Crossing under the car, lt to rt and rt to lt.
Never had a car move around.
G.R., I have considered tying like that, but I was afraid of cutting the straps. I have been using a clevis at the two points where your straps go between the spring and crossmember. It ain't the best, but black paint is cheap
For 27 years, I've strapped the front axle to the front of the trailer and the rear axle to the rear. Snug but not overdone. Never had the car move around on my 6 x 12 flatbed trailer. I figure the greatest strain on the straps will be if I hit something (hasn't happened) or I need to brake hard to avoid hitting something. I live in Western Washington and have towed my T's to Kansas a couple times, Mississippi once, and many trips in WA, OR, CA, ID, MT, CO, WY and up into Canada. Maybe I've just been lucky but never had any damage or issues with the cars. Not planning on changing my technique. I figure it would have to be a mighty hard and sudden stop to put damaging strain on either the front or rear axles unless you have 3" straps tightened by the incredible hulk.
Never had one of those straps cut but I do replace them every year they are cheap enough to make it worth the effort. That strap is rated at 6000 lbs and my wench at 10000 lbs. I used a strap just like that to load a 71 mustang with a locked up rearend so I am confident in the load it will support.
This is what I use for a slow speed short hop..
If you use a U-Haul, use the basket straps and weave them in and out of the spokes to lock the front wheels and prevent from rolling- on the back I use axle straps over the tubes; works great and that car won't roll anywhere. Done it several times.
Do you guys using wenches find them expensive?
DOT requites a 4 point tie down. That is 4 straps/chains on 4 separate points. You can have more, but not less. Remember, crossing a strap more than doubles the stress on it, so that 2,000 lb strap is now less than 1,000.
I strap mine with 4 straps, pulling straight back, and then use motorcycle wheel chocks for the front to keep it in exactly the same position for towing, and it also keeps the car from walking from side to side.
I then add two straps at the rear of the trailer, crossed to keep that end from shifting side to side.
Mo straps, mo better.....
This is how I tie mine down.....
I have towed several sizes of cars in my enclosed trailer. for many years. I have both e-track and D-rings and use one or the other as well as a combination of each. This set-up gives me a lot of versatility. The cross vs. straight is a lot of personal preference. I generally use a combination of both, either front or rear, There is no need to over tighten the straps,I have seen guys damage springs and axles as well break a cheap strap by over tightening. Buy the best straps you can. Check out places like "snappin turtle", Joe"s. Don't cut corners here, Steve
Another point to mention is to make sure that the strap goes around the ratchet mechanism more than a full revolution to eliminate loosening
I have recessed e-track spaced to match the T wheel track. This takes a little time to strap down, but doesn't stress anything on the car.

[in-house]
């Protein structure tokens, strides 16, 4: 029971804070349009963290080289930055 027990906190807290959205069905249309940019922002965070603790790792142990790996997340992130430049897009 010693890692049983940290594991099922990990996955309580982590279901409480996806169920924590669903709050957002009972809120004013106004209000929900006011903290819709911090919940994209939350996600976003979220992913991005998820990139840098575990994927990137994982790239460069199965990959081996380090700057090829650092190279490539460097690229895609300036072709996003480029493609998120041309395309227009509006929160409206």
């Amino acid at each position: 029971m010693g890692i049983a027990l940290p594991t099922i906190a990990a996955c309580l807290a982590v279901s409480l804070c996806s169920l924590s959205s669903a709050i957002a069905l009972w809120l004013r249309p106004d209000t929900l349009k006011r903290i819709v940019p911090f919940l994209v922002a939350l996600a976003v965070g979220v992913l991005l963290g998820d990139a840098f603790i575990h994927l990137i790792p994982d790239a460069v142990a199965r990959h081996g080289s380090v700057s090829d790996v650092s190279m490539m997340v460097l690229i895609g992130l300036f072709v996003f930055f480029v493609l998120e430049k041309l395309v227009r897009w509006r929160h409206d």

I use Wheel Nets for my Ford T & Maxwell for a few years now, and they hold the car in position very well without stressing the car in any way.
Perth Western australia
This works the best for me. No strain on car suspension.
Seems like, with a few exceptions, the only rule is to tie it down any way that keeps it from moving.
I am on my third trailer. First one was open and the last 2 have been enclosed. The system I used on the first trailer was to stretch the T forward and backward by pulling on the axles front and rear. It worked but I wasn't sure about the strain on the pan and others voiced the same concerns. It was not super easy to load up and get the T in proper position but it was not super difficult either. The system I have used on the last 2 trailers is what I like the best because it simply holds the car down to the floor without putting any strain on the suspension or pan. Stretching the T by pulling it forward in front and backward in the rear puts a lot of strain on the wishbones front and rear and that means you are pulling on the engine pan fittings both front and rear. I use wheel nets that are nearly identical to those of John O. that is a couple posts above this. Those hold the wheel down to the floor but in my case there is a D ring at each position in front and back of each wheel thus 8 D rings in all. The D rings are just slightly ahead and behind each wheel as John has pictured. There is room for a wheel chock on each front wheel that I bump into when I am loading the T by driving into the trailer. When I hit the chocks I pull the hand brake and get out and put the nets over each wheel with hook on the back side and the ratchet on the front side or rear side. A couple of pulls on the ratchet and the T is in its usual towing position and ready for any trip long or short. I can load the T in a few minutes and I can also do it without having to change clothes since I don't have to crawl under anything nor get near any of the "greasy" parts of my T. I determined the positions of D rings by putting the T in the trailer (16 foot bed is what I have) and moving it forward and backward while measuring the tongue weight so it tows nice every time.
It works for me.
Do not know if this has been brought up but. What ever way you use, make use what you hook to on your trailer is as strong or stronger than you straps. "Chain is only as strong as weakest link" Dan
I like the ratchet strap's with the latches on the hooks! If pulling forward and back i think the angle also matters if your pulling more down than forward and back?? Bud. PS,The staying clean would be great!!
Steve, if you think wenches are expensive, try a horse woman! $$$$$$$$$!
I also own an old Uhaul car trailer and the basket straps work fine for me.
I put an additional strap around the rear end/pumpkin to prevent forward motion. Have towed many miles like this.
Just need to run down the road 10 miles or so and then stop and tighten straps. Usually once is enough.